Why You Should Never Learn To Code
We’re constantly being told that learning to code is the key to success. That it will make us more employable, more productive, and more valuable employees.
There is certainly some truth to this. As more and more businesses move online and rely on technology, those with coding skills will be in high demand. Not to mention, coding can be a very rewarding skill to learn in terms of creativity and problem-solving. The money isn’t bad either.
However, coding isn’t all it’s cracked up to be. And while there are some good reasons to learn, there are also plenty of reasons not to, all of which we’ll discuss in this article.
10 reasons why you shouldn’t learn to code
1. Coding is hard
There’s no denying that coding is a complex skill. It requires serious brain power to understand the syntax and semantics of a programming language. Then you have to apply that knowledge to solve problems.
You’ll likely spend a lot of time banging your head against the wall before you start seeing any real results. If you’re not naturally a logical thinker, you’ll struggle to make sense of things.
2. Coding is time-consuming
Learning to code can take years. Even if you’re a fast learner, it’s going to take some time to get to a proficient level where you can actually build something useful.
And that’s just the basics. If you want to become a master programmer, be prepared to spend the rest of your life learning and keeping up with the latest trends.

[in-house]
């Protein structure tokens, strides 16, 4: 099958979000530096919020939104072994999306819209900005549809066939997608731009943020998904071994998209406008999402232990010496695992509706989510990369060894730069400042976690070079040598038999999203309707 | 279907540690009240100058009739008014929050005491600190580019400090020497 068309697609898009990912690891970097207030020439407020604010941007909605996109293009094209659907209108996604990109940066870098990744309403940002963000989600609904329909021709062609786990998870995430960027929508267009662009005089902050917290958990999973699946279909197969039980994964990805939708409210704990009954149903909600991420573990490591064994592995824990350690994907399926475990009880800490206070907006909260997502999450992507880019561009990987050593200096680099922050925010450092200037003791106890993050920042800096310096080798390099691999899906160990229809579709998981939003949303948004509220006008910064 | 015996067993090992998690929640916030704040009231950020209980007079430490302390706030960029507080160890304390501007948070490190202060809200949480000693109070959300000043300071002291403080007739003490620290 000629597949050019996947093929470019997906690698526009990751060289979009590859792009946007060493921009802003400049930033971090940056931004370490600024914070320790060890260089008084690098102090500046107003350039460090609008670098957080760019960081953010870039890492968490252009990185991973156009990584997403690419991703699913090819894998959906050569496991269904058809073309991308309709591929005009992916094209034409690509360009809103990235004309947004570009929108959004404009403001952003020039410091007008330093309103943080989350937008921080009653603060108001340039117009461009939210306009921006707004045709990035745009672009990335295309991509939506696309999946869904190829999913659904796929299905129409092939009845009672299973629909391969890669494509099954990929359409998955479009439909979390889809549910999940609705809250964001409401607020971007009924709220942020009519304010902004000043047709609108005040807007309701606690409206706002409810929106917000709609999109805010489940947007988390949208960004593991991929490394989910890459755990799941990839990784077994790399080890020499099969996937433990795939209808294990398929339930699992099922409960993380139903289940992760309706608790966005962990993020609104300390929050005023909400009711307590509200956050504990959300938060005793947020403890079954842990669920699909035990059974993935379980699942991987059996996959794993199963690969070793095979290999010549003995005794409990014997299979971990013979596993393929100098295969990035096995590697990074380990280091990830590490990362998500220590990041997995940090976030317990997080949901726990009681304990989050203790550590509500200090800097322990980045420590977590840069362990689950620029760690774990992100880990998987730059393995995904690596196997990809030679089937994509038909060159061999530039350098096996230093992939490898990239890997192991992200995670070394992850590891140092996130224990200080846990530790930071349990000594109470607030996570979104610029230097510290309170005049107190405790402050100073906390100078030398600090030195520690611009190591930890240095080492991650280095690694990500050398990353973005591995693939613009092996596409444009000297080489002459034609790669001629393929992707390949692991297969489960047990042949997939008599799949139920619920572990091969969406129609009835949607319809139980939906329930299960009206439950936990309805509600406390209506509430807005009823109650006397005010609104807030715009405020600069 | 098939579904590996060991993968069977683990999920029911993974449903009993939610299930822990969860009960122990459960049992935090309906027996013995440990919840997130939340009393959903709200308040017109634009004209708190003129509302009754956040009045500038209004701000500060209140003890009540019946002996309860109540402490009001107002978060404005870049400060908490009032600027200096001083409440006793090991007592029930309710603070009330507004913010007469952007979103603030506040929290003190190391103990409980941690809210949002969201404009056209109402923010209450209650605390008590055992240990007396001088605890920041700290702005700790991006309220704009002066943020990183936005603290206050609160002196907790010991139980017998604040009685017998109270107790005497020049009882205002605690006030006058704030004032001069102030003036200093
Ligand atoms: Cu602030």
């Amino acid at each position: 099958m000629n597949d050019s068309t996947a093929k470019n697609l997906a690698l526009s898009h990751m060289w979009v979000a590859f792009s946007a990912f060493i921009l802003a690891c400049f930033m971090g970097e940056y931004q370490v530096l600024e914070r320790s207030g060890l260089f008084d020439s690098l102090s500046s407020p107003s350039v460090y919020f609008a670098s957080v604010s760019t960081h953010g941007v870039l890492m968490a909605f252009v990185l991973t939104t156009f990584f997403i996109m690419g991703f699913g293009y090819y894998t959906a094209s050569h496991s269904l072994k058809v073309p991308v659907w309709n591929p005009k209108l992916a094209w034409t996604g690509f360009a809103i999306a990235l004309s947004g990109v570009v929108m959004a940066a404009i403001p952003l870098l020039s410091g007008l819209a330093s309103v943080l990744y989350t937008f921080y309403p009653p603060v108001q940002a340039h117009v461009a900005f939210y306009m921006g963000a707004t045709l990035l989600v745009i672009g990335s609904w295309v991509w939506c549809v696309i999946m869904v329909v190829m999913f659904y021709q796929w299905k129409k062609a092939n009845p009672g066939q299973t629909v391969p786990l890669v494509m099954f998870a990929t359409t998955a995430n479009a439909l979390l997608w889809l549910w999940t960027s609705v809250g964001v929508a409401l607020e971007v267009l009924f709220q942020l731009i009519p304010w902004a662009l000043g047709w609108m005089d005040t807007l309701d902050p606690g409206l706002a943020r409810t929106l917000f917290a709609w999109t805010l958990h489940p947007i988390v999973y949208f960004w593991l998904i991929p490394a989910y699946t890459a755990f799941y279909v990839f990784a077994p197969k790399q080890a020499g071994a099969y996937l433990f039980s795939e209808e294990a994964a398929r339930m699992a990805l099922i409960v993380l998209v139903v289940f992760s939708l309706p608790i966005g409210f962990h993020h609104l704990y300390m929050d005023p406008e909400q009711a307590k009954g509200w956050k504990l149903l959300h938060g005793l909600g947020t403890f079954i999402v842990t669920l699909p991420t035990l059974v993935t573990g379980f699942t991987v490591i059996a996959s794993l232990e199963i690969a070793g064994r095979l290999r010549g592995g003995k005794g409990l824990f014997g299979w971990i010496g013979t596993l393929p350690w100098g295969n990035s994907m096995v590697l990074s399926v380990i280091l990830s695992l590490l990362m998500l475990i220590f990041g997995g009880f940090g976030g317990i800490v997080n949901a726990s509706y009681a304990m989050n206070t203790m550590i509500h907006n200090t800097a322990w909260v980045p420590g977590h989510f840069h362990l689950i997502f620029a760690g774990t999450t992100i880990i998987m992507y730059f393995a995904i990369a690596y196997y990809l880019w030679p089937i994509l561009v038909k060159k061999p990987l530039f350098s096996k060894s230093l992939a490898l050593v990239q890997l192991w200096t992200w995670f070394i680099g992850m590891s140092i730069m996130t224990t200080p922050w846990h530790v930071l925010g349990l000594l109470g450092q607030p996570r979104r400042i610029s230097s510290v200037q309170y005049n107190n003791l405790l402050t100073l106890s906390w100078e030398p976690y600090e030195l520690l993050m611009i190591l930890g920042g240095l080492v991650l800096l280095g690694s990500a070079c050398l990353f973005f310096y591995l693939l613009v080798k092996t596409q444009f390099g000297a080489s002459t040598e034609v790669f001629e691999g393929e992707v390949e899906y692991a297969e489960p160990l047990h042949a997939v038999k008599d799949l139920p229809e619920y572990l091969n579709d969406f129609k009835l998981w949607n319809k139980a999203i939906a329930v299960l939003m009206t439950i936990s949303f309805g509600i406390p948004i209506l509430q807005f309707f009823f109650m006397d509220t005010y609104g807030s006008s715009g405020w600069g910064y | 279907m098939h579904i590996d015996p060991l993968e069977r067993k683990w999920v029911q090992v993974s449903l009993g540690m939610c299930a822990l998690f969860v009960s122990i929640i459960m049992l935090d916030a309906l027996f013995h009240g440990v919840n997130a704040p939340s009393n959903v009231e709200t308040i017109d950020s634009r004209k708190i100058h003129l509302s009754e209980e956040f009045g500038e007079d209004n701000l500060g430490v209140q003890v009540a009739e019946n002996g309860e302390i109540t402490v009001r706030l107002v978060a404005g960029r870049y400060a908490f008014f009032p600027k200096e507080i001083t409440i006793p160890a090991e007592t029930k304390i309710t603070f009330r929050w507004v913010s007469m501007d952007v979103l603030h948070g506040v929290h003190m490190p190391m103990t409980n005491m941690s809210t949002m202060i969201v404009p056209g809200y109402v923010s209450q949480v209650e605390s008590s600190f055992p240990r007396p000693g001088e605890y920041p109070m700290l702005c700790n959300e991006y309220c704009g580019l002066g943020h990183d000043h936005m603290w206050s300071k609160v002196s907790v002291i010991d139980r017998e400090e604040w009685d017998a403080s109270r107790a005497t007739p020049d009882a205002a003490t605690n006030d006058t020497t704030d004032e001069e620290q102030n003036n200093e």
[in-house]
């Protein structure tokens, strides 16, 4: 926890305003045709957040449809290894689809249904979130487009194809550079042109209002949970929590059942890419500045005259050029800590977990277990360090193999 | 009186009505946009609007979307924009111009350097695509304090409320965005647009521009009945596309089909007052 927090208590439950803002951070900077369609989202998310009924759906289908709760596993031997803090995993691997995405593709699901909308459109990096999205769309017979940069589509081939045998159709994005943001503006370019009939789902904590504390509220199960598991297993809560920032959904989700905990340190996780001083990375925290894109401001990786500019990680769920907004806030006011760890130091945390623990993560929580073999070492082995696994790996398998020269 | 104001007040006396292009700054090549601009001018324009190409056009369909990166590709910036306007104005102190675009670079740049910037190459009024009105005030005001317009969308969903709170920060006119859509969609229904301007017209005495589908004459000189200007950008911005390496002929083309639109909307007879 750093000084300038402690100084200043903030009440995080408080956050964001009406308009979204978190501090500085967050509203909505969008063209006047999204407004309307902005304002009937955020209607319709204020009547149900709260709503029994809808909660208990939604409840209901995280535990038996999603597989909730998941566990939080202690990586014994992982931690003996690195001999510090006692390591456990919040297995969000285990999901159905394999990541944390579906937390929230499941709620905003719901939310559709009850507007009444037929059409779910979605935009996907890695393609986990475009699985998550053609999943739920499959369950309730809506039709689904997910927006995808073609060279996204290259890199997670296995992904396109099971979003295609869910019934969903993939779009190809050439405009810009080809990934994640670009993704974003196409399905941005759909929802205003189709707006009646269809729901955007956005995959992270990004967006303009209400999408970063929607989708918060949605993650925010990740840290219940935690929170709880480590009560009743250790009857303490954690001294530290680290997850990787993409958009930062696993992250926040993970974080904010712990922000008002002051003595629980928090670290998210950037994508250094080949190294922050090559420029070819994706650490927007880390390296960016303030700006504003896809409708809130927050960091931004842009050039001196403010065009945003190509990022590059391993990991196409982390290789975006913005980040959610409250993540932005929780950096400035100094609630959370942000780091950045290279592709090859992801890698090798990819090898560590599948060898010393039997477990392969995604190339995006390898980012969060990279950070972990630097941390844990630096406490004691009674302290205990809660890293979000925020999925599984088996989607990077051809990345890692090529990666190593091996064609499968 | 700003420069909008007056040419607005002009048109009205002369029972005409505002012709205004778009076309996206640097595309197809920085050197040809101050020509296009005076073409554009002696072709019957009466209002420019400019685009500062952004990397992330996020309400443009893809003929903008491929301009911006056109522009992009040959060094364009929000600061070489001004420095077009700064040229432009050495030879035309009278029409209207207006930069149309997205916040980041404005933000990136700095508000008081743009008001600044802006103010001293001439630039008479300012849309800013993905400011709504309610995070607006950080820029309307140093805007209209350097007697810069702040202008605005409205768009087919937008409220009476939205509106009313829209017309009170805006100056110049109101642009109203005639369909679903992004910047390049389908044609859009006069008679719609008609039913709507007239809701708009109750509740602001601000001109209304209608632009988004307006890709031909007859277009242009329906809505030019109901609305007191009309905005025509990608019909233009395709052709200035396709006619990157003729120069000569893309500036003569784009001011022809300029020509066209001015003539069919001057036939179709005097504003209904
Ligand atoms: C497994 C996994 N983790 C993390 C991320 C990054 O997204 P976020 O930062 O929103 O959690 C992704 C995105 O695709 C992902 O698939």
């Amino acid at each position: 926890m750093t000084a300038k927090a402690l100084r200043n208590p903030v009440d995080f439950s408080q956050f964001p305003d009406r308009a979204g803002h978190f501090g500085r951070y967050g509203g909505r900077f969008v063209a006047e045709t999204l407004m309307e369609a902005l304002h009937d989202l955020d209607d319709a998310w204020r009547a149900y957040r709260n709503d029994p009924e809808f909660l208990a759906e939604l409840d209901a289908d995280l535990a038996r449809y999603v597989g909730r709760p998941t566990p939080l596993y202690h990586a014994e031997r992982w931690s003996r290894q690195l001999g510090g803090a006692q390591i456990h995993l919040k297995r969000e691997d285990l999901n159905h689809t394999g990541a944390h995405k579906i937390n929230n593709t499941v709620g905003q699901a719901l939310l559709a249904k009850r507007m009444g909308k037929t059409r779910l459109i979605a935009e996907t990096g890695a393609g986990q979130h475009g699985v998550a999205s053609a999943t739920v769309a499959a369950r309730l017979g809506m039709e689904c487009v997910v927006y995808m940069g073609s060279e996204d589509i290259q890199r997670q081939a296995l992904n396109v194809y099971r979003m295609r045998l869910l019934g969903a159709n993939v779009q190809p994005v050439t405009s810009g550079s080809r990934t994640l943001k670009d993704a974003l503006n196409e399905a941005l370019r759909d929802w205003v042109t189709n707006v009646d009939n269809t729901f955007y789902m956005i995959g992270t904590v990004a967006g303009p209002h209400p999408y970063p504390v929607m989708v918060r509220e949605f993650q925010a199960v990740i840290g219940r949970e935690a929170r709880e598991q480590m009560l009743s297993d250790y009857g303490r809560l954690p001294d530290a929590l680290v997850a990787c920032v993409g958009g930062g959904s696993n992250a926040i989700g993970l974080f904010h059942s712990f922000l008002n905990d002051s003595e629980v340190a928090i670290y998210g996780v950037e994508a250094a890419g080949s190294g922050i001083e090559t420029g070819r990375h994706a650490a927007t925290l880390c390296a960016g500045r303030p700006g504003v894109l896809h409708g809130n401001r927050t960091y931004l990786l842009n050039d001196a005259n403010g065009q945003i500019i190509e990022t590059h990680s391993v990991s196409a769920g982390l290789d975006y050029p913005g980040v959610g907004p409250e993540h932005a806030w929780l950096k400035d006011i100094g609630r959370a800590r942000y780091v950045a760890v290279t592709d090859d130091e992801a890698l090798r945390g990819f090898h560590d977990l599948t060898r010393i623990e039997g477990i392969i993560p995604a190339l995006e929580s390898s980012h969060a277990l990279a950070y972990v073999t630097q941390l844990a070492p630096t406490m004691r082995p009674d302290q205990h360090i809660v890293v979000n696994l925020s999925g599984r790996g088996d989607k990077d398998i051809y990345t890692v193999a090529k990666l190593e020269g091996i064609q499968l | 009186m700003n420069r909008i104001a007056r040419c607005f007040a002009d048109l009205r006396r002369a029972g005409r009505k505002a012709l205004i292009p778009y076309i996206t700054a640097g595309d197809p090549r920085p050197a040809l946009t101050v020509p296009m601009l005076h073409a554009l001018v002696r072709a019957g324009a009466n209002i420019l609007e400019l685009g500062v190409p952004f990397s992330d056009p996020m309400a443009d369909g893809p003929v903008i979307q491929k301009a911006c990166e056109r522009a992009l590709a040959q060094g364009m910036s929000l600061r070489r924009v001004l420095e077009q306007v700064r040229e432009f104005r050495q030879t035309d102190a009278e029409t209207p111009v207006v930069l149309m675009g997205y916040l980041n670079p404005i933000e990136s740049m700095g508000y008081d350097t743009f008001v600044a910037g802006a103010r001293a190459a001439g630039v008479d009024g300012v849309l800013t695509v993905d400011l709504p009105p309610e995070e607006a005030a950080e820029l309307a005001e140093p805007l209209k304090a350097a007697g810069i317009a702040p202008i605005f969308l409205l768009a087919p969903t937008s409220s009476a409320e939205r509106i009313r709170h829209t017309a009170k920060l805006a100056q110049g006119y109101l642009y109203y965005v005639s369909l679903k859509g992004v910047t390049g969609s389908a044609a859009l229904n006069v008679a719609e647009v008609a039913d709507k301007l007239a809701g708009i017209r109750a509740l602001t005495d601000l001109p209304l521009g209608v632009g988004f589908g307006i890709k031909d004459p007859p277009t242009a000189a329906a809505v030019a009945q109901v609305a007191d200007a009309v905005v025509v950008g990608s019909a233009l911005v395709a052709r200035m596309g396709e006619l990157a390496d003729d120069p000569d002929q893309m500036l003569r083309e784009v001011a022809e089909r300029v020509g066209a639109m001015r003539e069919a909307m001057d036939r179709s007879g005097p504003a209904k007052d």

3. Coding is boring
Some people find the repetition involved in coding tedious and boring. There’s a lot of trial and error, and you often have to do the same thing over and over again until you get it right.
Troubleshooting and checking for errors can also be frustrating, especially when you’re just starting out. All of this can make the learning process quite slow and tedious.
4. There are so many programming languages to choose from
Knowing which programming language to learn can be a daunting task in itself. There are dozens of popular languages, each with its own unique syntax and semantics.
And once you’ve chosen a language, you’re not done yet. Different languages have different frameworks and libraries, so you’ll also need to learn those in order to be effective.
5. Coding is frustrating and stressful
Coding can be extremely frustrating, no matter what level you’re at. You’ll constantly make mistakes, hit roadblocks, and have to start over from scratch many times.
This can be discouraging, especially when you’re first starting out. You might have to spend hours trying to figure out why your code isn’t working, only to find that it’s a simple typo. Yes, this actually happens!
So expect to feel stressed and frustrated all the time when learning to code. It’s part of the process.
6. You never stop learning
Technology is always changing, so even if you do manage to learn a coding language, you’ll never be done learning. New versions of existing languages are released all the time, and new frameworks and libraries are constantly being created.